3. Is there a particular type of person that could benefit more from this site?
The joke at the moment is that the only people who use Google+ are Google employees and SEOs. A tad harsh maybe, but it’s not that far from the truth. Having said that a good friend of mine runs a travel site in South Africa and has had great success by posting images and local travel advice (although he admits that he’s not quite sure how or why!).

4. How often does it need to be updated and what type of content works well there? I read somewhere that people on Google Plus don’t want to click off the site like they do on Facebook, they want all the content there which suggested that posting entire articles in Google Plus is acceptable, is that true?

It’s like anything ‘social’ – you need to be consistent, pick your niche, interact with the right people, and post as often as you can (without being annoying). I’ve never heard the comment about posting entire articles to G+ and, to be honest, it sounds like a pile of rubbish! As long as you’re posting great content to your profile people will be more than happy to click through to it.

5. What are some tips for getting started on Google Plus?
Don’t have expectations that are too high. Sign up, start posting regularly, and use the search function to find relevant people in your niche. ‘Circles’ (friend lists) are really handy as you can segment who sees what you post – so for example you could have a Circle full of Pet Bloggers and one of SEO Professionals. All you need to do then is remember to tick the right box whenever you post something.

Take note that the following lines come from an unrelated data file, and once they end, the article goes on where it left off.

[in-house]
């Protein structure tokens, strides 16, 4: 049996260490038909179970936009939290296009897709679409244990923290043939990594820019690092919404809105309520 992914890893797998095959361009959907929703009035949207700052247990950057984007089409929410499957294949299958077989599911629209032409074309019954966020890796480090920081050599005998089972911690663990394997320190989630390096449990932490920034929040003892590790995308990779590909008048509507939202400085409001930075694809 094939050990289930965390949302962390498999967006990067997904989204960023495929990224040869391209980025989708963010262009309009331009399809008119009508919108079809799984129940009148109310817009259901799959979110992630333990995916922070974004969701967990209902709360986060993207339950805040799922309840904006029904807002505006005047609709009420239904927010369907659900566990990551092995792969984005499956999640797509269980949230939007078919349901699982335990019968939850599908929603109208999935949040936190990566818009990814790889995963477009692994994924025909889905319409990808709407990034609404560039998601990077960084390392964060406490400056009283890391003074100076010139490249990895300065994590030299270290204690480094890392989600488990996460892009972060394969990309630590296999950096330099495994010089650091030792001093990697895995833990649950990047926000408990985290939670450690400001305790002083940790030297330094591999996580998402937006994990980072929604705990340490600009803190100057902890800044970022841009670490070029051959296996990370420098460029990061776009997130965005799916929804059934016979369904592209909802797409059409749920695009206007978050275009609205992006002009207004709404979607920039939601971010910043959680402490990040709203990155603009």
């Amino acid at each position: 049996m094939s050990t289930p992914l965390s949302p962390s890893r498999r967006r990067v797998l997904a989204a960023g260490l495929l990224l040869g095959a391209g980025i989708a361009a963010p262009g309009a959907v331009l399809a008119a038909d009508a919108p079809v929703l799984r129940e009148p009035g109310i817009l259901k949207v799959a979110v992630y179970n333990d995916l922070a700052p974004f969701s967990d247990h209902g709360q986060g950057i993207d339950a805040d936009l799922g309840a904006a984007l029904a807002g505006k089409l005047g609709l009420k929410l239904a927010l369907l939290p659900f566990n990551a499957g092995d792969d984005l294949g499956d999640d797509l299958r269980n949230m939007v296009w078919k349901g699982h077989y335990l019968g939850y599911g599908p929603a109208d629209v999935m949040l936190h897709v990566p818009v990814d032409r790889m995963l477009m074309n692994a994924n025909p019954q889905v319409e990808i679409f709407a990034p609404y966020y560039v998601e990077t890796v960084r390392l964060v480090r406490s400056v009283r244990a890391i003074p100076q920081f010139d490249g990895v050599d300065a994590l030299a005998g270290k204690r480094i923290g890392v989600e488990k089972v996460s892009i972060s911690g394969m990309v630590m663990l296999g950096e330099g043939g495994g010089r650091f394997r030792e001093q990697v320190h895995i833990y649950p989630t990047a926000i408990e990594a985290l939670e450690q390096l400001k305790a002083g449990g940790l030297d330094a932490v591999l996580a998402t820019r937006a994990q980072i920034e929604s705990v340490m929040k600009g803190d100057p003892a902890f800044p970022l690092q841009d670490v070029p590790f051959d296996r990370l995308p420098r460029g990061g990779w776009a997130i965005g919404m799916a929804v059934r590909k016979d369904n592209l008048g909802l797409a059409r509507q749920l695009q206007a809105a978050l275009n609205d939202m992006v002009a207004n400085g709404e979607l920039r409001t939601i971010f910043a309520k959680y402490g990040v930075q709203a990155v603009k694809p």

6. If you had a crystal ball, what would you predict for the future of Google Plus and all its partners, YouTube, etc.?

I expect Google+ to succeed, but there’s a long road ahead. The important thing to remember is that Google as a whole isn’t going to go away and they’re going to continue pioneering how things are done online no matter how much the likes of Facebook wish it weren’t so. The advantage they have is the range of products and offerings; it’s nearly impossible for anyone to catch up with them. I can see everything becoming more integrated though and it wouldn’t surprise me if, at some point, Google looks to tie YouTube and Google+ together somehow as it would be the perfect way to give a quick (massive) boost to mainstream traffic.

Reprinted from “The Book Marketing Expert newsletter,” a free ezine offering book promotion and publicity tips and techniques.

How to Get your Book Reviewed – by Avoiding Book Reviewers

How to Get Your Book Reviewed – by Avoiding Book Reviewers

To have a chance at selling your book on amazon or online, you need reviews. Lots of them. And if you’re like me, you hate pushing all your friends and family to review your work (is it really fair to ask them?) and leave comments. So most authors do this:

1) Search online for book reviews, indie book reviewers, self-published book reviews, how to get book reviews, etc.

2) Email or contact those reviewers asking them to take a look at their books and comment.

Here’s why that doesn’t work. First of all – those few sites that offer reviews are probably swamped with hundreds, or thousands of book review requests. They may not get to yours. If they do – most of those sites are PR1 or maybe PR2 (I’ve checked) and I’m willing to bet that the majority of people who found those sites were looking for someone to review their book, rather than searching for recommendations of books to buy and read. Does the review do you any good? (Yes…if you convince them to post on amazon. More on that later).